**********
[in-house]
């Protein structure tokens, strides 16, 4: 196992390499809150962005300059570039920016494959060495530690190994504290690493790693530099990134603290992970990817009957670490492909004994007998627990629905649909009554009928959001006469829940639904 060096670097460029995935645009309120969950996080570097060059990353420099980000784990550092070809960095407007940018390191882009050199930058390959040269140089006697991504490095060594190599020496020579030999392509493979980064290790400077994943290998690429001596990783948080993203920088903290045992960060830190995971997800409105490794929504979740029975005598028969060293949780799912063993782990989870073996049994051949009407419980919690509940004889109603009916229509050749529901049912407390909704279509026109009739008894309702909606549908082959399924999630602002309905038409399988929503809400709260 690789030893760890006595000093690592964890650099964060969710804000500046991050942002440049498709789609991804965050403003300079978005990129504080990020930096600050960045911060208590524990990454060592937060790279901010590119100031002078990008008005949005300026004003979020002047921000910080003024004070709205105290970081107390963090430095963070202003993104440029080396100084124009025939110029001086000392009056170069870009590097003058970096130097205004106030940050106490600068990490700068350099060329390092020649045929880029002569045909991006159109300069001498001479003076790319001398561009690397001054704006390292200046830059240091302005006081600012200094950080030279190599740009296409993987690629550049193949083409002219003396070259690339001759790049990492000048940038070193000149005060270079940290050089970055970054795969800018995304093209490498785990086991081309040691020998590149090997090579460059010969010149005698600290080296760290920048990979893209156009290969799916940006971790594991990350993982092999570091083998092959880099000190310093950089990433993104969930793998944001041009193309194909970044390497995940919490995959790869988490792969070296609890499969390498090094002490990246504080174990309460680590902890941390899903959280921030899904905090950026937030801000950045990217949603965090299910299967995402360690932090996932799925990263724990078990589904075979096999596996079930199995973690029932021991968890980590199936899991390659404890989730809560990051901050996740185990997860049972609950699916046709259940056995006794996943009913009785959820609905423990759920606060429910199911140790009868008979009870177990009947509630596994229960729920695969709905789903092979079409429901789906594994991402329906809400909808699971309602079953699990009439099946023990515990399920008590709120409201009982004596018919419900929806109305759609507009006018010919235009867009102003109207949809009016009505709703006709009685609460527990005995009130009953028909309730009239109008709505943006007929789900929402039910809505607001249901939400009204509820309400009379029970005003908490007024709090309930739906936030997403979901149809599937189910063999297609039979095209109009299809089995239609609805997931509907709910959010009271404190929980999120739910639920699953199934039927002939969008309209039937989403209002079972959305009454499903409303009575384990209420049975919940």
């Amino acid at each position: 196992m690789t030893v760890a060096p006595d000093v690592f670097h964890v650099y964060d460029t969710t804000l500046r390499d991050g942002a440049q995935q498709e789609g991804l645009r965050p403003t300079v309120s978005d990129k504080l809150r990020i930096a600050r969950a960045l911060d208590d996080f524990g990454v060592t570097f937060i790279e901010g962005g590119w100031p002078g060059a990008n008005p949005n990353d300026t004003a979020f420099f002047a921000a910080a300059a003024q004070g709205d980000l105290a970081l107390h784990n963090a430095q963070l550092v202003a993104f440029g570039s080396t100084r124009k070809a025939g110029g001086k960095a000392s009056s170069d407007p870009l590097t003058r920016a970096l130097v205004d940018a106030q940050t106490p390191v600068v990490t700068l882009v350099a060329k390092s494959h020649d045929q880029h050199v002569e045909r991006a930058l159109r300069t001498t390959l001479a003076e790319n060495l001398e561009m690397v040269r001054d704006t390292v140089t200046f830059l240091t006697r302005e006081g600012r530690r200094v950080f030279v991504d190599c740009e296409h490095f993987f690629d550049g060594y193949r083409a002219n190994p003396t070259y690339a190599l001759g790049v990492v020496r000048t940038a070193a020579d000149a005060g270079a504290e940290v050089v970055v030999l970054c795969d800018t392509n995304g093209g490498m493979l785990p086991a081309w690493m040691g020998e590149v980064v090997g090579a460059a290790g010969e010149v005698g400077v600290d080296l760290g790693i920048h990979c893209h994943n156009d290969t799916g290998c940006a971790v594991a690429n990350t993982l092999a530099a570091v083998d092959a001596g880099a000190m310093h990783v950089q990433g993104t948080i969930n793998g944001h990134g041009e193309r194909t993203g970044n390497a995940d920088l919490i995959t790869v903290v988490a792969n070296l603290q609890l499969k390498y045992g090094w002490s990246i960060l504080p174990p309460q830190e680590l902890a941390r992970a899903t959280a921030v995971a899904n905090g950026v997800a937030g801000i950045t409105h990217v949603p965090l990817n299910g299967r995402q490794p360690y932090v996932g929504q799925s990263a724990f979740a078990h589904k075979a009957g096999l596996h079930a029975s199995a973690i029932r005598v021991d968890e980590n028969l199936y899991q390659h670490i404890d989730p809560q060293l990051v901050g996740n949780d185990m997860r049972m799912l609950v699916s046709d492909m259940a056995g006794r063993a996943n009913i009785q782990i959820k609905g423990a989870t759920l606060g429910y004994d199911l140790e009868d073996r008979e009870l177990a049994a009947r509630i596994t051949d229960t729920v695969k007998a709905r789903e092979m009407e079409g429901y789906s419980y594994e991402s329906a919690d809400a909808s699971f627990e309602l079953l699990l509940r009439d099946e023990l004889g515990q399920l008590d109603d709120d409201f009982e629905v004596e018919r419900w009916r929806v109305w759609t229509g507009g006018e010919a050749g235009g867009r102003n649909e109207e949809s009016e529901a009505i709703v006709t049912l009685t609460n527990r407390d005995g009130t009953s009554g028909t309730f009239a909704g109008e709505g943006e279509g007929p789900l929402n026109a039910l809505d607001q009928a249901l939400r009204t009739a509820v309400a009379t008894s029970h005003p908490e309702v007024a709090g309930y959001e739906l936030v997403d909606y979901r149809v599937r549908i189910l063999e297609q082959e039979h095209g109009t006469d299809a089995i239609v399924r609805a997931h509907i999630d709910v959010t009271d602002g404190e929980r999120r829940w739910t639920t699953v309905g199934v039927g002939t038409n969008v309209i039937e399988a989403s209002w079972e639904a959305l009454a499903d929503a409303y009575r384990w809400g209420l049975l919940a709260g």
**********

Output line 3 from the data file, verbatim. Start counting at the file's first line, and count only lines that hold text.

């Amino acid at each position: 196992m690789t030893v760890a060096p006595d000093v690592f670097h964890v650099y964060d460029t969710t804000l500046r390499d991050g942002a440049q995935q498709e789609g991804l645009r965050p403003t300079v309120s978005d990129k504080l809150r990020i930096a600050r969950a960045l911060d208590d996080f524990g990454v060592t570097f937060i790279e901010g962005g590119w100031p002078g060059a990008n008005p949005n990353d300026t004003a979020f420099f002047a921000a910080a300059a003024q004070g709205d980000l105290a970081l107390h784990n963090a430095q963070l550092v202003a993104f440029g570039s080396t100084r124009k070809a025939g110029g001086k960095a000392s009056s170069d407007p870009l590097t003058r920016a970096l130097v205004d940018a106030q940050t106490p390191v600068v990490t700068l882009v350099a060329k390092s494959h020649d045929q880029h050199v002569e045909r991006a930058l159109r300069t001498t390959l001479a003076e790319n060495l001398e561009m690397v040269r001054d704006t390292v140089t200046f830059l240091t006697r302005e006081g600012r530690r200094v950080f030279v991504d190599c740009e296409h490095f993987f690629d550049g060594y193949r083409a002219n190994p003396t070259y690339a190599l001759g790049v990492v020496r000048t940038a070193a020579d000149a005060g270079a504290e940290v050089v970055v030999l970054c795969d800018t392509n995304g093209g490498m493979l785990p086991a081309w690493m040691g020998e590149v980064v090997g090579a460059a290790g010969e010149v005698g400077v600290d080296l760290g790693i920048h990979c893209h994943n156009d290969t799916g290998c940006a971790v594991a690429n990350t993982l092999a530099a570091v083998d092959a001596g880099a000190m310093h990783v950089q990433g993104t948080i969930n793998g944001h990134g041009e193309r194909t993203g970044n390497a995940d920088l919490i995959t790869v903290v988490a792969n070296l603290q609890l499969k390498y045992g090094w002490s990246i960060l504080p174990p309460q830190e680590l902890a941390r992970a899903t959280a921030v995971a899904n905090g950026v997800a937030g801000i950045t409105h990217v949603p965090l990817n299910g299967r995402q490794p360690y932090v996932g929504q799925s990263a724990f979740a078990h589904k075979a009957g096999l596996h079930a029975s199995a973690i029932r005598v021991d968890e980590n028969l199936y899991q390659h670490i404890d989730p809560q060293l990051v901050g996740n949780d185990m997860r049972m799912l609950v699916s046709d492909m259940a056995g006794r063993a996943n009913i009785q782990i959820k609905g423990a989870t759920l606060g429910y004994d199911l140790e009868d073996r008979e009870l177990a049994a009947r509630i596994t051949d229960t729920v695969k007998a709905r789903e092979m009407e079409g429901y789906s419980y594994e991402s329906a919690d809400a909808s699971f627990e309602l079953l699990l509940r009439d099946e023990l004889g515990q399920l008590d109603d709120d409201f009982e629905v004596e018919r419900w009916r929806v109305w759609t229509g507009g006018e010919a050749g235009g867009r102003n649909e109207e949809s009016e529901a009505i709703v006709t049912l009685t609460n527990r407390d005995g009130t009953s009554g028909t309730f009239a909704g109008e709505g943006e279509g007929p789900l929402n026109a039910l809505d607001q009928a249901l939400r009204t009739a509820v309400a009379t008894s029970h005003p908490e309702v007024a709090g309930y959001e739906l936030v997403d909606y979901r149809v599937r549908i189910l063999e297609q082959e039979h095209g109009t006469d299809a089995i239609v399924r609805a997931h509907i999630d709910v959010t009271d602002g404190e929980r999120r829940w739910t639920t699953v309905g199934v039927g002939t038409n969008v309209i039937e399988a989403s209002w079972e639904a959305l009454a499903d929503a409303y009575r384990w809400g209420l049975l919940a709260g």